American College of Surgeons data shows that the average person in this country undergoes just over nine surgeries during their lifetime. Many patients follow their doctor’s recommendations and never get a second opinion. Patients also allow schedulers to decide when and where an operation is going to take place. These individuals do a disservice to themselves when they allow others to make decisions for them.
You might have heard someone tell you that you should always opt for a morning surgery if you can. Have you ever wondered what’s the reason behind that recommendation, though? It has to do with your body’s natural rhythms.
A Cable News Network (CNN) research study reveals that your body starts to have difficulty staying awake, starting at about 3 p.m. This fatigue generally lasts for two hours once it starts. Duke University researchers recently studied surgical outcomes. They found that surgeries that begin during this time frame leave patients with more pain, nausea or vomiting post-op that others. Anesthesia-related concerns go up to 4.2% at 4 p.m. versus only 1% at 9 a.m.
The Duke researchers determined that one of the best times that a patient can undergo surgery is right at the beginning of a surgeon, anesthesiologist or nurse’s shift. These health care providers generally start working between 6:30 and 7 a.m. These medical team members often get off work at around 3 p.m. If your surgical procedure is particularly lengthy, then your nurses may get switched. If they fail to communicate with one another, then some medical errors may occur.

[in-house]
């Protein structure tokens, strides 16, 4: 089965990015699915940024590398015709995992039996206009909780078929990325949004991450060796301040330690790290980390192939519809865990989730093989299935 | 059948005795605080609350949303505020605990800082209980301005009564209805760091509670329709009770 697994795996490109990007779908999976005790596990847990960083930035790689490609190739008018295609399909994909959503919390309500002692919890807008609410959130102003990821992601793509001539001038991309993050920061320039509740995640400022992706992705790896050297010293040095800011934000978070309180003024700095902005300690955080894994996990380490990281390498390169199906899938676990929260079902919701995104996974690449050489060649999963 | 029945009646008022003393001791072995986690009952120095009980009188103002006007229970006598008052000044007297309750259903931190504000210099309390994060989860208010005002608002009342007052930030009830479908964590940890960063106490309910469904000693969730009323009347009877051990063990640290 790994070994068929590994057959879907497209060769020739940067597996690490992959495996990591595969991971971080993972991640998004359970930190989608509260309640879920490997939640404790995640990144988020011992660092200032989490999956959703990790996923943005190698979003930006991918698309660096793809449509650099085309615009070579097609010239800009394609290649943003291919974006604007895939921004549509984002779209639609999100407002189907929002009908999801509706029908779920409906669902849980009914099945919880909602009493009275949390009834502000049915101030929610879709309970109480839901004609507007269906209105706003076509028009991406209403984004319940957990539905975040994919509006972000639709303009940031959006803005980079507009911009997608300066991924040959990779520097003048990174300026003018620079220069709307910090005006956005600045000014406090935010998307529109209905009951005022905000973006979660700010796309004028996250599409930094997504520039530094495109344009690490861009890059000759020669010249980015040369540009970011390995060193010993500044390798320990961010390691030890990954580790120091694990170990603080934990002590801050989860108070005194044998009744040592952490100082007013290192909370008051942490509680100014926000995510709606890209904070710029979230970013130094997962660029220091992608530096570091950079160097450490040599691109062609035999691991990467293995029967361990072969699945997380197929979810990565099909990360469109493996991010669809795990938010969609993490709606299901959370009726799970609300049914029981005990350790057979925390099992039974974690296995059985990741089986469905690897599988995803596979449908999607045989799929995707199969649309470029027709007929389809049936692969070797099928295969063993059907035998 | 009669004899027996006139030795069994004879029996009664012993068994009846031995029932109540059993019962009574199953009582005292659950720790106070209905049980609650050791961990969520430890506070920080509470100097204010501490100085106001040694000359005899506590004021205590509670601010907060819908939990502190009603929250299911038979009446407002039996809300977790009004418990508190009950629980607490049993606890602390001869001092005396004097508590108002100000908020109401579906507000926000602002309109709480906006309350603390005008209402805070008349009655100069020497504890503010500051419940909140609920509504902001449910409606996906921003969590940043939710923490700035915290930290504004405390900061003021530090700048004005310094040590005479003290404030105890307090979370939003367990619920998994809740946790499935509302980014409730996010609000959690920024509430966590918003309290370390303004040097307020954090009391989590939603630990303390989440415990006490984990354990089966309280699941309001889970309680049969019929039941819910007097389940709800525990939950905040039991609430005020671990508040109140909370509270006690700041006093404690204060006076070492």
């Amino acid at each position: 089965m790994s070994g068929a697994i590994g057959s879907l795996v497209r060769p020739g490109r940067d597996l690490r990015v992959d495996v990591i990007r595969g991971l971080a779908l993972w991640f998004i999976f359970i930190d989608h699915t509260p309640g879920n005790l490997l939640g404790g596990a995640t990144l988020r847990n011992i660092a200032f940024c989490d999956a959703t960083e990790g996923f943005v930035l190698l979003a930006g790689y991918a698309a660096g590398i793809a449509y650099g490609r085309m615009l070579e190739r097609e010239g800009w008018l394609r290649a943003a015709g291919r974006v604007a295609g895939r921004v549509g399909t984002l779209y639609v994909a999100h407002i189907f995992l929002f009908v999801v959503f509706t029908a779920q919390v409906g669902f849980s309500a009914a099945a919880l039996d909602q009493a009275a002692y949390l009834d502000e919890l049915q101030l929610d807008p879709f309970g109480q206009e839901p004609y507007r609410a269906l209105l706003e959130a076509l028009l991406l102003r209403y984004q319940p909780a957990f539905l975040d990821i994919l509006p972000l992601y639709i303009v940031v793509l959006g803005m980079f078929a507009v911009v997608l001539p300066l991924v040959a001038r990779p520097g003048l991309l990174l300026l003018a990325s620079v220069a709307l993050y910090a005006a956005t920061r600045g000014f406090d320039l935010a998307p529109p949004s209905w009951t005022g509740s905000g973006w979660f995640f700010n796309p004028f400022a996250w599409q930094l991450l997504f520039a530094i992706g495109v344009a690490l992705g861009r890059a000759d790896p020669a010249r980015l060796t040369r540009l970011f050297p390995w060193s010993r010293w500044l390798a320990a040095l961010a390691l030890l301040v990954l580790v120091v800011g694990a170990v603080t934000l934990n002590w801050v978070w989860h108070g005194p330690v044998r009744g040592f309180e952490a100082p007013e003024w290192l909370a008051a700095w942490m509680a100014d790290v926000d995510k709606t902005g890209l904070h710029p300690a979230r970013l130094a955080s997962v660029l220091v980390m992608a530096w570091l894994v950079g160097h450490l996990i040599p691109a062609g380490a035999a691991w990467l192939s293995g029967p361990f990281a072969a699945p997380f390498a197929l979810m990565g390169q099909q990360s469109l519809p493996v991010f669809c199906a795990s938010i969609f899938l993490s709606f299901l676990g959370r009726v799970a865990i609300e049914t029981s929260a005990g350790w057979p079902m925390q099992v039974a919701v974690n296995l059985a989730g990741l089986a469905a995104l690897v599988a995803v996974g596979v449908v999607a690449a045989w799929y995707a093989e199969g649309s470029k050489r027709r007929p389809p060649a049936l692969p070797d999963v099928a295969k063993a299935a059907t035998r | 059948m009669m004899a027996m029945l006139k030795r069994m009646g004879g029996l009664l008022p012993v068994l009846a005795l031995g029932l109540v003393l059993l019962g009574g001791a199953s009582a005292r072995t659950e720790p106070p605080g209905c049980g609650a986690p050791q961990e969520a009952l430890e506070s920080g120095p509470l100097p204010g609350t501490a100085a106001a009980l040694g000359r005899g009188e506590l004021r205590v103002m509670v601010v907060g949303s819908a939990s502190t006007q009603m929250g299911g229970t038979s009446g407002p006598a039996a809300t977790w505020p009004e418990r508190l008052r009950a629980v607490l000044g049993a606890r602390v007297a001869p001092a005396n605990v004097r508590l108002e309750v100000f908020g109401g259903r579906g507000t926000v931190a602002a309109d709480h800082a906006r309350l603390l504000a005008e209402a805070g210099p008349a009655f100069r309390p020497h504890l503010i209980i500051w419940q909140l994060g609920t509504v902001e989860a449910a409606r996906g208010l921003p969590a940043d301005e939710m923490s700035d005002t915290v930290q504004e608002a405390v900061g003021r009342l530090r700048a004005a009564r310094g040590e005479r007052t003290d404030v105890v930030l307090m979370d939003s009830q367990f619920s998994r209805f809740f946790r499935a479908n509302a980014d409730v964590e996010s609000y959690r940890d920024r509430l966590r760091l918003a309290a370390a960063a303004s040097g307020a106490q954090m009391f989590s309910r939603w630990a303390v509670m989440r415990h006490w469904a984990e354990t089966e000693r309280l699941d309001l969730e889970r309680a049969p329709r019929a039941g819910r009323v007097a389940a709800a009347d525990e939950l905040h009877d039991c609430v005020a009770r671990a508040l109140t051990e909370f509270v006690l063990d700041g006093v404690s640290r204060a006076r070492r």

Duke researchers discovered that post-op complications are highest during July, or the month most medical residents start making rounds. The researchers also determined that patients who undergo surgeries on weekends don’t receive the level of care that they expect due to understaffing.
Medical errors can happen for a variety of reasons. A surgeon may be tired. Your health care team may not perform the appropriate time-out procedure to ensure that they’re operating on the right patient or body part. Your Portland health providers may also not communicate well with one another. An attorney can review the details surrounding your case and let you know if you may qualify to file an Oregon legal case.